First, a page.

(PSYCHIATRIC TIMES) - Beta amyloid protein in cerebrospinal fluid may be a viable biomarker for Alzheimer's disease. The protein along with PET imaging may also help increase diagnostic specificity by distinguishing between various types of dementia, according to a study by a multidisciplinary team.
Previous research in AD mouse models has shown that greater amounts of amyloid-containing plaques in the brain are associated with lower levels of a specific protein fragment, beta amyloid 42 (Aβ42), in cerebrospinal fluid.
A study from Washington University School of Medicine and the University of Pittsburgh is the first to demonstrate in humans the same inverse relationship between Aβ42 in the brain and in CSF. It appeared online Dec. 21 in the Annals of Neurology.
Anne M. Fagan, Ph.D., and colleagues recruited 24 individuals from the Alzheimer Disease Research Center at WUSM. Investigators were blinded to the cognitive status of the participants: 18 normal, three very mildly demented, two mildly demented, and one moderately demented. Four of the demented individuals were diagnosed as having dementia of the Alzheimer's type, while two were affixed a non-AD dementia status.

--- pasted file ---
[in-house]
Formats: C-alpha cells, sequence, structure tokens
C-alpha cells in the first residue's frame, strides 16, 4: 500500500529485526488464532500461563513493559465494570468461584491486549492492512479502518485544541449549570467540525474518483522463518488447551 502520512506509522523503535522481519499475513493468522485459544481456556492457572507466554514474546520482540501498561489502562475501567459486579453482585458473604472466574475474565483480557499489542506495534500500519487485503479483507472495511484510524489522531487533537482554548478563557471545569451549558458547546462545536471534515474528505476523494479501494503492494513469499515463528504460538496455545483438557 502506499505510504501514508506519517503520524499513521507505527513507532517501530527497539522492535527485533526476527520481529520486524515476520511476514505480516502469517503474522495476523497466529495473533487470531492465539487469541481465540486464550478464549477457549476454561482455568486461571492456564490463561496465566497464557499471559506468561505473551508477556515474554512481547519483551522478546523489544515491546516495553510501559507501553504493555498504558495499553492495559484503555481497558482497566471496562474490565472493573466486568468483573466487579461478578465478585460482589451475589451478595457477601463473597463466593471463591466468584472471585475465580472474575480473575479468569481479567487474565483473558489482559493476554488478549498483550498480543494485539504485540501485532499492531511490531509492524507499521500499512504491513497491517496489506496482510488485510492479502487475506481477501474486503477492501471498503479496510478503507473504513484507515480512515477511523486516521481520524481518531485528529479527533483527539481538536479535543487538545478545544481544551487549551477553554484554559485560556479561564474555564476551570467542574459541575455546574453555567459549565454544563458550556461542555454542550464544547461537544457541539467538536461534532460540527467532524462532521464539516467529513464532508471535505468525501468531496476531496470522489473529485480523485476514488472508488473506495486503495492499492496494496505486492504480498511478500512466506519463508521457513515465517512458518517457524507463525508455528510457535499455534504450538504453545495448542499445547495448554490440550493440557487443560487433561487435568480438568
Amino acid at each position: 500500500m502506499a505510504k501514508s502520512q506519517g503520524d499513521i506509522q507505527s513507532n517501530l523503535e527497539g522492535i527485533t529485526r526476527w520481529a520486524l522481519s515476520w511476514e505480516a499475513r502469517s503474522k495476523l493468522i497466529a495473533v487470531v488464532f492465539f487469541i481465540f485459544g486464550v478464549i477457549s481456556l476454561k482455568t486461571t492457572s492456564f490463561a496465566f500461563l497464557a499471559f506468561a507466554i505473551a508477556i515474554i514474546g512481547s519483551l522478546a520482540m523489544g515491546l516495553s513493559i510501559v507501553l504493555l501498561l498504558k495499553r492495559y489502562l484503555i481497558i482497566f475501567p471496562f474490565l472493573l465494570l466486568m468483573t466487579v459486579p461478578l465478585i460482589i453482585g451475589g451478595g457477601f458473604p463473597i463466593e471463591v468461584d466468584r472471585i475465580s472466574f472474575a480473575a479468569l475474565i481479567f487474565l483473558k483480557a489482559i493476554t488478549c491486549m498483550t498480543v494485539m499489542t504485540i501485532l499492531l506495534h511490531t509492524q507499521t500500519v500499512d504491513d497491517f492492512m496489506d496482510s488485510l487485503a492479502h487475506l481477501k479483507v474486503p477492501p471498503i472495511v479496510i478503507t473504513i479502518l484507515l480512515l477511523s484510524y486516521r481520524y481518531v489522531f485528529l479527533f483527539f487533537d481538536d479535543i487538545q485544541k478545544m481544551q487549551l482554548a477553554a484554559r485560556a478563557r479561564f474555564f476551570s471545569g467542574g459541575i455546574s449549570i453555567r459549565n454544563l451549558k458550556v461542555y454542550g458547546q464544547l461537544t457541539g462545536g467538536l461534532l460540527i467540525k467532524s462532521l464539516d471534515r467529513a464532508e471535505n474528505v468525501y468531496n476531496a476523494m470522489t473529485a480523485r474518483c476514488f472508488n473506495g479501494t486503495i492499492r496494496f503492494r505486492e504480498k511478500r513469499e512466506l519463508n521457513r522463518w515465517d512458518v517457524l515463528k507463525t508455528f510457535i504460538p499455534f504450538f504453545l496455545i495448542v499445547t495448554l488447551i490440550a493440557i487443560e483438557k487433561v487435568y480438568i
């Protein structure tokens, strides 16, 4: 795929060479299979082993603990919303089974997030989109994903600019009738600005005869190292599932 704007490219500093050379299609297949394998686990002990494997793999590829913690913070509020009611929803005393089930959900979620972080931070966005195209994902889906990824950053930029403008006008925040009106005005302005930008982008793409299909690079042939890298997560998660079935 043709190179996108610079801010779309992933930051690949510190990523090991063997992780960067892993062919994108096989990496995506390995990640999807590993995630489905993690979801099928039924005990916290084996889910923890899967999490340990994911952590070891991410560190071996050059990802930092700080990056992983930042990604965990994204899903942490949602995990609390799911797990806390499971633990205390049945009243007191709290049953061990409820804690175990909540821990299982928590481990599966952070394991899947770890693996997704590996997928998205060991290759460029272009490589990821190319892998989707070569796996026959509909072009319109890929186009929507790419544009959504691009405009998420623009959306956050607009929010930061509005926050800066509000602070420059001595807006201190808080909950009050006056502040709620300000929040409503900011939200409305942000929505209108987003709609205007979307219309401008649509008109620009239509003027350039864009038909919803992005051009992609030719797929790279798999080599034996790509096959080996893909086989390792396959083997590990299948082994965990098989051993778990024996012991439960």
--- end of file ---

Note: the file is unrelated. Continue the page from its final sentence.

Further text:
Participants underwent PET imaging using the radiotracer Pittsburgh compound B (PIB), which binds to amyloid plaques in the brain. They also underwent lumbar puncture for samples of CSF.
Individuals fell into two nonoverlapping groups, according to Fagan. Seven participants with positive PIB binding had the lowest levels of CSF Aβ42, and 17 subjects with negative PIB binding had the highest levels of CSF Aβ42. Researchers found no relationship to PIB binding and other CSF measures.
In positive cases, prominent binding of PIB was observed in several regions, including the prefrontal cortex, precuneus, and temporal cortex. The cerebellar cortex and brain stem white matter, however, showed little to no specific binding, a pattern consistent with the initial PIB study in AD brain, according to the study.
An interesting finding was that three out of the seven positive PIB scans (with corresponding low values of Aβ42) were cognitively normal, Fagan said. The hypothesis is that these subjects have preclinical AD, and they will be followed over time to see if they develop dementia.
"If they do develop AD, it would mean that we have a way to screen individuals for the presence of AD pathology before the appearance of clinical symptoms," said Fagan, a research associate professor of neurology at WUSM.
Once AD pathology is apparent, the brain has already suffered substantial neuronal damage. But if clinicians could find specific signs of preclinical AD before the start of neuronal death, treatment would be much more efficacious, she said.
The cognitively normal individuals with positive PIB scans cannot be informed of these results, Fagan said, because PIB is experimental and not considered diagnostic.
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